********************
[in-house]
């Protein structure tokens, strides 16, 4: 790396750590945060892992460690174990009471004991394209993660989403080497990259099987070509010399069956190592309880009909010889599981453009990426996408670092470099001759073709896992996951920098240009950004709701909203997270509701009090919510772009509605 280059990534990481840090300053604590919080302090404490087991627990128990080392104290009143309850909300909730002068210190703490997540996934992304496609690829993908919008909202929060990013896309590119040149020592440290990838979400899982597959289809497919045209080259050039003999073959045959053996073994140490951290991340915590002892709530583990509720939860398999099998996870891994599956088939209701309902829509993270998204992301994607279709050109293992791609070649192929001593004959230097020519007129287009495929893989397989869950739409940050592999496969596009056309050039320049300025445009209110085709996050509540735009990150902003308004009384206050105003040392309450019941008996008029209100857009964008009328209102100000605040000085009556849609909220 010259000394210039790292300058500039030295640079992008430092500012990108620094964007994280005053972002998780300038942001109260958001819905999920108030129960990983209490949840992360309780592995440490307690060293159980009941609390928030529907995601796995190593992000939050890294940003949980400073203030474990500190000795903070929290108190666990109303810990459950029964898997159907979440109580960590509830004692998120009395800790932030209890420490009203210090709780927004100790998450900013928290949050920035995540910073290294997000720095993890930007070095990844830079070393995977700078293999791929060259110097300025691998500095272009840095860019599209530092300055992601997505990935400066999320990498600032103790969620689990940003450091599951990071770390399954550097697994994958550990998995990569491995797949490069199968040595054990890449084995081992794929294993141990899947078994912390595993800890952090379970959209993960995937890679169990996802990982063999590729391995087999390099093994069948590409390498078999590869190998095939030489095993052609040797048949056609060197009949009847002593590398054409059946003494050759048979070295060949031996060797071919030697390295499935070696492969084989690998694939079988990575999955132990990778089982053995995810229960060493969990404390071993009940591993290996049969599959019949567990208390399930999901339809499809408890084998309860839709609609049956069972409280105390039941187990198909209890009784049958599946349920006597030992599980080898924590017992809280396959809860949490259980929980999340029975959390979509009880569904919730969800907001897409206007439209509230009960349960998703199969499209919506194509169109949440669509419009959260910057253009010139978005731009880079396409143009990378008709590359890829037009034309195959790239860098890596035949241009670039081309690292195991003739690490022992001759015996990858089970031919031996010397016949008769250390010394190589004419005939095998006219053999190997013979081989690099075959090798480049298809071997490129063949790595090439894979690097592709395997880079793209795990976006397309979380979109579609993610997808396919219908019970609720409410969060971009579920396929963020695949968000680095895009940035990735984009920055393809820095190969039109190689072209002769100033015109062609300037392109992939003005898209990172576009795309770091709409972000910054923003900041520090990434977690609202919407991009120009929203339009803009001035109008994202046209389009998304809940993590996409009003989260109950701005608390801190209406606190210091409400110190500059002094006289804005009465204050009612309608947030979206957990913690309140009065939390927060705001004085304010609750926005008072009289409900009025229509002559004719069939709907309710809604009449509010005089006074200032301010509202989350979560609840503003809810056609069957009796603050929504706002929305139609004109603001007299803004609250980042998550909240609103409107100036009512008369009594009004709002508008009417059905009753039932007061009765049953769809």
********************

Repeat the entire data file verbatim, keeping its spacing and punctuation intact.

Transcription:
[in-house]
């Protein structure tokens, strides 16, 4: 790396750590945060892992460690174990009471004991394209993660989403080497990259099987070509010399069956190592309880009909010889599981453009990426996408670092470099001759073709896992996951920098240009950004709701909203997270509701009090919510772009509605 280059990534990481840090300053604590919080302090404490087991627990128990080392104290009143309850909300909730002068210190703490997540996934992304496609690829993908919008909202929060990013896309590119040149020592440290990838979400899982597959289809497919045209080259050039003999073959045959053996073994140490951290991340915590002892709530583990509720939860398999099998996870891994599956088939209701309902829509993270998204992301994607279709050109293992791609070649192929001593004959230097020519007129287009495929893989397989869950739409940050592999496969596009056309050039320049300025445009209110085709996050509540735009990150902003308004009384206050105003040392309450019941008996008029209100857009964008009328209102100000605040000085009556849609909220 010259000394210039790292300058500039030295640079992008430092500012990108620094964007994280005053972002998780300038942001109260958001819905999920108030129960990983209490949840992360309780592995440490307690060293159980009941609390928030529907995601796995190593992000939050890294940003949980400073203030474990500190000795903070929290108190666990109303810990459950029964898997159907979440109580960590509830004692998120009395800790932030209890420490009203210090709780927004100790998450900013928290949050920035995540910073290294997000720095993890930007070095990844830079070393995977700078293999791929060259110097300025691998500095272009840095860019599209530092300055992601997505990935400066999320990498600032103790969620689990940003450091599951990071770390399954550097697994994958550990998995990569491995797949490069199968040595054990890449084995081992794929294993141990899947078994912390595993800890952090379970959209993960995937890679169990996802990982063999590729391995087999390099093994069948590409390498078999590869190998095939030489095993052609040797048949056609060197009949009847002593590398054409059946003494050759048979070295060949031996060797071919030697390295499935070696492969084989690998694939079988990575999955132990990778089982053995995810229960060493969990404390071993009940591993290996049969599959019949567990208390399930999901339809499809408890084998309860839709609609049956069972409280105390039941187990198909209890009784049958599946349920006597030992599980080898924590017992809280396959809860949490259980929980999340029975959390979509009880569904919730969800907001897409206007439209509230009960349960998703199969499209919506194509169109949440669509419009959260910057253009010139978005731009880079396409143009990378008709590359890829037009034309195959790239860098890596035949241009670039081309690292195991003739690490022992001759015996990858089970031919031996010397016949008769250390010394190589004419005939095998006219053999190997013979081989690099075959090798480049298809071997490129063949790595090439894979690097592709395997880079793209795990976006397309979380979109579609993610997808396919219908019970609720409410969060971009579920396929963020695949968000680095895009940035990735984009920055393809820095190969039109190689072209002769100033015109062609300037392109992939003005898209990172576009795309770091709409972000910054923003900041520090990434977690609202919407991009120009929203339009803009001035109008994202046209389009998304809940993590996409009003989260109950701005608390801190209406606190210091409400110190500059002094006289804005009465204050009612309608947030979206957990913690309140009065939390927060705001004085304010609750926005008072009289409900009025229509002559004719069939709907309710809604009449509010005089006074200032301010509202989350979560609840503003809810056609069957009796603050929504706002929305139609004109603001007299803004609250980042998550909240609103409107100036009512008369009594009004709002508008009417059905009753039932007061009765049953769809």